CBC In Depth
Winnipeg's fortress of deadly disease
CBC News Online | February 18, 2004

A Congolese woman lands at the airport in Toronto after a 21-hour flight that took her from Africa, via Rome and Newark, N.J., to Toronto. She couldn't eat on the flight and was weak and flushed with high fever. Doctors thought she may have had malaria, which is scary. Then they considered she may be suffering from the dreaded Ebola virus.

Turns out she probably hasn't been infected with Ebola, likely some other exotic disease. The results came from the Canadian Science Centre for Human and Animal Health in Winnipeg, which contains one of the world's most secure laboratories for the testing of deadly diseases.

It is a Level-4 lab, one of 15 in the world, and the only one in Canada. The Congolese woman's blood and fluids were sent to Winnipeg for testing, also to Atlanta's Centers for Disease Control and Prevention.

Winnipeg's new virology lab – administered by Health Canada – cost $172 million and took 10 years to design and build. It took two years alone to build the concrete box that encloses the Level-4 lab. They waited a year for the massive, monolithic concrete to dry, then covered it with 30 coats of special paint, then covered the walls and floor with a layer of epoxy 7.5 centimetres thick.

What distinguishes the Winnipeg lab is that it is set up for both human and animal diseases, which is of vital importance as scientists uncover more evidence of human diseases transmitted from animals.

The first strains of lethal diseases arrived at the Winnipeg lab in the summer of 2000, a cargo of six of the most deadly viruses in the world. Small vials contained samples of Lassa, Marburg and Junin, with three strains of Ebola viruses, all flown in from the Centers for Disease Control in Atlanta.

But, if security requirements are so stringent, and the stuff so deadly, how is it so easily transported over great distances to the lab in Winnipeg? Dr. Ron St. John, Health Canada's executive director of the Centre for Emergency Preparedness and Response, says the vials are transported in safety packs, then secured in a triple-container and sealed.

"I would stress that these packages are designed to withstand tremendous impact," Dr. St. John explained. "In the famous Lockerbie crash the only package – the only thing to survive intact in that terrible airplane tragedy – was a safety pack that had an organism in it."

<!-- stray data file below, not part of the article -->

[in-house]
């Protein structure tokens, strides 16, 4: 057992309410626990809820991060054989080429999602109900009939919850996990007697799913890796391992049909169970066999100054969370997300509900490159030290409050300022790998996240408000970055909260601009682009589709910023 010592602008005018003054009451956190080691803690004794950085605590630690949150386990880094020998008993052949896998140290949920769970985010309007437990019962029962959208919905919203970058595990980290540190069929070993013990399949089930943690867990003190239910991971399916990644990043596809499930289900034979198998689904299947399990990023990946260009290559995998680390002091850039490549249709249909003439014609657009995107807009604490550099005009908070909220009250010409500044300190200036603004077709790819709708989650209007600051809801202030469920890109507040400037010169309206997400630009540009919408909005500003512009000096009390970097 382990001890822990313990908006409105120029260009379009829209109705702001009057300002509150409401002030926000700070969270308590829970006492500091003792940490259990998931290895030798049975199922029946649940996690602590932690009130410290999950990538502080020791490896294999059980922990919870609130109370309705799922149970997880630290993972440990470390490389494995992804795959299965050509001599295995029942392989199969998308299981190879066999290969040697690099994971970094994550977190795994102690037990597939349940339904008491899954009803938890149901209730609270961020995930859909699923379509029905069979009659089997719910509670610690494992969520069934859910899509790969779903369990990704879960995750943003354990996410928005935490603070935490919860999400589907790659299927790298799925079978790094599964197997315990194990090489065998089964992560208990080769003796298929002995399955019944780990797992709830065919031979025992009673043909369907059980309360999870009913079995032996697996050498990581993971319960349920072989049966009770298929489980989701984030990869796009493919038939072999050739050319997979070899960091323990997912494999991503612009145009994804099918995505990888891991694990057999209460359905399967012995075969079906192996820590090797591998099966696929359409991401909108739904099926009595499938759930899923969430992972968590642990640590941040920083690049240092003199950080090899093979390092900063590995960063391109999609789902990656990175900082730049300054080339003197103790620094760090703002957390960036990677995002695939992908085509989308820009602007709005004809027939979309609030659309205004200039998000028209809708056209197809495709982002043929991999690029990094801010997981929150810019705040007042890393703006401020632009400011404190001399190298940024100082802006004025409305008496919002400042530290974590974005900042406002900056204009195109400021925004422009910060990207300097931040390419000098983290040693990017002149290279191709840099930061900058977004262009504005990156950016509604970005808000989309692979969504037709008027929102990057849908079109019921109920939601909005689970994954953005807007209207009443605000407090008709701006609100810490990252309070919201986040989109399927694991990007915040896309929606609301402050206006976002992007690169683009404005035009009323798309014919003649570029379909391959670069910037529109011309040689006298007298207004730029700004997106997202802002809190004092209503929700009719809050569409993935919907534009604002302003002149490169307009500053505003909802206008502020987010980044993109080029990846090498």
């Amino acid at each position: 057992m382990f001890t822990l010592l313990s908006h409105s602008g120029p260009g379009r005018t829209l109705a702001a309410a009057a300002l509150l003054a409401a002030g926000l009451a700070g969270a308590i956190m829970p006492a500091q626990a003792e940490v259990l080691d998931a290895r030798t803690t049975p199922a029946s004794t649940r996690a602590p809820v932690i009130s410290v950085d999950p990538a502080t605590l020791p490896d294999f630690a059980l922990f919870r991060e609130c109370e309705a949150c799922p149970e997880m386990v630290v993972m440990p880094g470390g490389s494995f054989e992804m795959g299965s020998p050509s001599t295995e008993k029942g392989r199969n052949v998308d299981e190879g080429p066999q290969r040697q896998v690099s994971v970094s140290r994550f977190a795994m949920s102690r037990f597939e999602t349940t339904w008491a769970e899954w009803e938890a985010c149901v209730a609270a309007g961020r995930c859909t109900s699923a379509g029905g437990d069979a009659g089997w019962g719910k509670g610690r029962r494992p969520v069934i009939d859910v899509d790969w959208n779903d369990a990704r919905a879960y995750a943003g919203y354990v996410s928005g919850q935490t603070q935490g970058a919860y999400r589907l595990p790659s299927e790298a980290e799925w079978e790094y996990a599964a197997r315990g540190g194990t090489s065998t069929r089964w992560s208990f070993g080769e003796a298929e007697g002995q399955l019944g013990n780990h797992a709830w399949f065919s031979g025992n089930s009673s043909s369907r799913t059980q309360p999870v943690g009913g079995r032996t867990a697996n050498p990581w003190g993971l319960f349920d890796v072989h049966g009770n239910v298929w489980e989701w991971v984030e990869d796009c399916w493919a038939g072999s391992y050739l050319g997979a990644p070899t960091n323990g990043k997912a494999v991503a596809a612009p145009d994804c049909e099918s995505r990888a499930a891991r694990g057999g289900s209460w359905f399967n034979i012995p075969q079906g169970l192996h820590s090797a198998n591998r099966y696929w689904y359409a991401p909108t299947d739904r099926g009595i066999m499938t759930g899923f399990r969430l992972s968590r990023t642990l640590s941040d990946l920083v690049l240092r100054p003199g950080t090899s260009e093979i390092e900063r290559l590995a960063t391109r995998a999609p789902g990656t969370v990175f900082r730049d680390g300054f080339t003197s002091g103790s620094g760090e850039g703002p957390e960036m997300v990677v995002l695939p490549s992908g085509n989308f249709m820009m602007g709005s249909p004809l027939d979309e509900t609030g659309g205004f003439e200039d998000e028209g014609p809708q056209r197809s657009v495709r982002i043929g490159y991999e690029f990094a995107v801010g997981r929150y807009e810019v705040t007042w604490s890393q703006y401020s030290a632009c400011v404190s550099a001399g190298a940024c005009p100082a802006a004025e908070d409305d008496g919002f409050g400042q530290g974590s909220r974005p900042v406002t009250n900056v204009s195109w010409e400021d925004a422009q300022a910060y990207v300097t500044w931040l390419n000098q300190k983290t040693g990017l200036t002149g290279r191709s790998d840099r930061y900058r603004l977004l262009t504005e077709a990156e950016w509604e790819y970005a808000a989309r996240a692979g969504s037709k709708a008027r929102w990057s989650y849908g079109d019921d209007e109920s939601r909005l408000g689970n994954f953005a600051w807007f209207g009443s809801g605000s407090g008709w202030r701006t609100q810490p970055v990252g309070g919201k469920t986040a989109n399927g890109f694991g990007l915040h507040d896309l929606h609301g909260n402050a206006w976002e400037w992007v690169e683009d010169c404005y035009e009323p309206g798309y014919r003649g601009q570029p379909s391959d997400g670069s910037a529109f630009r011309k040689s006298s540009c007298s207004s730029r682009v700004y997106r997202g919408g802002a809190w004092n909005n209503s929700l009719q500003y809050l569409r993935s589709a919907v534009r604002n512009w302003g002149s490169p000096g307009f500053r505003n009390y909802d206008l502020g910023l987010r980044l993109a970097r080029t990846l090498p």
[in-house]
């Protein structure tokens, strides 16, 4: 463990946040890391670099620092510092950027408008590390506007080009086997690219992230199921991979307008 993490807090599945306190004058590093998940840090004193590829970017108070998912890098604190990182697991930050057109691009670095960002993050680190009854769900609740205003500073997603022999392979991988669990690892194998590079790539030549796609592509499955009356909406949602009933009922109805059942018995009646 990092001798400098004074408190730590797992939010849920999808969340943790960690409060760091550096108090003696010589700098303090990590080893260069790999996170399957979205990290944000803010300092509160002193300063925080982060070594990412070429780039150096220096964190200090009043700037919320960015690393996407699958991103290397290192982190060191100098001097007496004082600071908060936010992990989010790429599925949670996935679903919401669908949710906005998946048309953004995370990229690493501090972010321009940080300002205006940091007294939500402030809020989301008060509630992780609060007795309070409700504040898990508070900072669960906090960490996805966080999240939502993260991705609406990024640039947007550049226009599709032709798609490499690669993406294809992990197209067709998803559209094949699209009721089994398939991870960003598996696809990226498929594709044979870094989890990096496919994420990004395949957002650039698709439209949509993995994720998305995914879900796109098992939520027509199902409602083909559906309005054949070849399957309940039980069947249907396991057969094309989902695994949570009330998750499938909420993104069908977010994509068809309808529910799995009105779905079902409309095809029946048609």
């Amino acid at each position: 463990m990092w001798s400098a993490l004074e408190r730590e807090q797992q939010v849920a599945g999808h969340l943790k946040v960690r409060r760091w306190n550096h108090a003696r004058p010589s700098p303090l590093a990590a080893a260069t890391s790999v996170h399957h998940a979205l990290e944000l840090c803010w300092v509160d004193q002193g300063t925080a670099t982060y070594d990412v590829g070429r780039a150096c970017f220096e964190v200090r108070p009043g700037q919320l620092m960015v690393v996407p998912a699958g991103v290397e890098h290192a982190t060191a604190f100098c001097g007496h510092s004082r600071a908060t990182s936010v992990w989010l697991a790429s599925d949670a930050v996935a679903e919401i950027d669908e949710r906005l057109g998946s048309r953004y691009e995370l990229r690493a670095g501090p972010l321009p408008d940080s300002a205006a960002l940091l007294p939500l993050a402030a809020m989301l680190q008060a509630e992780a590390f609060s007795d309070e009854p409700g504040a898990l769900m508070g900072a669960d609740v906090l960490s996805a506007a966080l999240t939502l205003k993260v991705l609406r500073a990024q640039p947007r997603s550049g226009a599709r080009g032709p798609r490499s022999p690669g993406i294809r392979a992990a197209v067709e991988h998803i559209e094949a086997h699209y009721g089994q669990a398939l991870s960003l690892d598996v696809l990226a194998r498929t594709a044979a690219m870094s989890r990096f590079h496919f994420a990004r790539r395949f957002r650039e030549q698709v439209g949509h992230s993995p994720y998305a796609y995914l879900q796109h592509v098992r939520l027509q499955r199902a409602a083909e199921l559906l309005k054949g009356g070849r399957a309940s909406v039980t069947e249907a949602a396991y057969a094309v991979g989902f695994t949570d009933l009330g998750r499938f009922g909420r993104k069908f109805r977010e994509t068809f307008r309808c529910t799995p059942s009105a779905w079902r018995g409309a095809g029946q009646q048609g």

The Canadian Science Centre for Human and Animal Health in Winnipeg is located in the city's north end, on Arlington Street. Its laboratories are in four levels of containment, Level-1 being at about the safety requirements of a high school lab, Level-4 considered secure enough to test the world's deadliest viruses.

Much of the impetus for the Winnipeg lab – known locally as "the virology lab" – comes from a surge of new diseases in the 1980s, when two new strains of Ebola were discovered, and when the medical community took serious notice of the HIV-AIDS epidemic.

It is no cinch to build a Level-4 lab, and not just for design and construction challenges. A major problem is to get someone finally to sign off on the labs, which means to authorize them and guarantee that they are safe enough for the deadliest diseases in the world.

In 1976, a woman took sick at the Toronto airport and was taken to Etobicoke General Hospital where it was determined that she had contracted Lassa fever. This was enough of a scare to have the hospital shut down for a week.

The Ontario government responded by spending $5.8 million to build a Level-4 lab in Etobicoke. But neighbours complained, the new facility was never opened, and the Ontario government decided these types of facilities are a federal responsibility.

Another high-security lab was built at Toronto General Hospital, on the 11th floor of the Norman Urquhart Wing. It was sealed off from the rest of the hospital, with its own air supply and electrical system, with a special state-of-the-art particulate filtering system. A special team was trained to work in the isolation unit, intended to handle diseases as lethal as Lassa and Ebola fevers. It was completed in 1984, at a cost of $2 million.

But it never opened.

Vickery Stoughton, then president of Toronto General Hospital blamed it on what he called "bureaucratic ass-covering." Stoughton said government inspectors often arrived to check the new facility, but not one was willing to sign off on the guaranteed safety of a lab dealing with the deadliest diseases in the world.

"Instead, they'd recommend that another $100,000 or $200,000 be spent to make absolutely sure it's safe," Stoughton said.

One afternoon in his office, Stoughton seemed particularly upset at the sophisticated new lab lying idle for two years, at a time when the hot topics were health cutbacks and cost-cutting. I was with him that day.

"Sooner or later," Stoughton told me, looking down at his telephone as if it would start ringing as he spoke, "someone's going to ask, 'Why'd you spend all that money and just let it sit there?' I mean, The Toronto Sun would have a field day."


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